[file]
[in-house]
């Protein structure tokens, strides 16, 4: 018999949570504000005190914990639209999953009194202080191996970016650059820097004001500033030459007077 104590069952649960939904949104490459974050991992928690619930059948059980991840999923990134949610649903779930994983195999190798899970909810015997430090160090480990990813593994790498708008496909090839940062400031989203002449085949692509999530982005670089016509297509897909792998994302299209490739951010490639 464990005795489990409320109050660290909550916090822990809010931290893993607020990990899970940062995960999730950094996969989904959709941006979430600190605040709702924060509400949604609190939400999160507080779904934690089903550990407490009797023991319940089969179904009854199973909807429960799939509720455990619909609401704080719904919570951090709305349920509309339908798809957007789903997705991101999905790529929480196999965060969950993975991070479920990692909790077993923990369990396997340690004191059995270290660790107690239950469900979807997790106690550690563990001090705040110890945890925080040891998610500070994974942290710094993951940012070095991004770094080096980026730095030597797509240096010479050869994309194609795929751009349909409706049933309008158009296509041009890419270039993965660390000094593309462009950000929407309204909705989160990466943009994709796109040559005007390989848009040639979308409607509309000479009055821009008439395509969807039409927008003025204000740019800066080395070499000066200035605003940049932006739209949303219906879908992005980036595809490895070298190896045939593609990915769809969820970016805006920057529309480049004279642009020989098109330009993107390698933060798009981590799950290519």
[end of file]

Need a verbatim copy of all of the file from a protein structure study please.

[in-house]
């Protein structure tokens, strides 16, 4: 018999949570504000005190914990639209999953009194202080191996970016650059820097004001500033030459007077 104590069952649960939904949104490459974050991992928690619930059948059980991840999923990134949610649903779930994983195999190798899970909810015997430090160090480990990813593994790498708008496909090839940062400031989203002449085949692509999530982005670089016509297509897909792998994302299209490739951010490639 464990005795489990409320109050660290909550916090822990809010931290893993607020990990899970940062995960999730950094996969989904959709941006979430600190605040709702924060509400949604609190939400999160507080779904934690089903550990407490009797023991319940089969179904009854199973909807429960799939509720455990619909609401704080719904919570951090709305349920509309339908798809957007789903997705991101999905790529929480196999965060969950993975991070479920990692909790077993923990369990396997340690004191059995270290660790107690239950469900979807997790106690550690563990001090705040110890945890925080040891998610500070994974942290710094993951940012070095991004770094080096980026730095030597797509240096010479050869994309194609795929751009349909409706049933309008158009296509041009890419270039993965660390000094593309462009950000929407309204909705989160990466943009994709796109040559005007390989848009040639979308409607509309000479009055821009008439395509969807039409927008003025204000740019800066080395070499000066200035605003940049932006739209949303219906879908992005980036595809490895070298190896045939593609990915769809969820970016805006920057529309480049004279642009020989098109330009993107390698933060798009981590799950290519």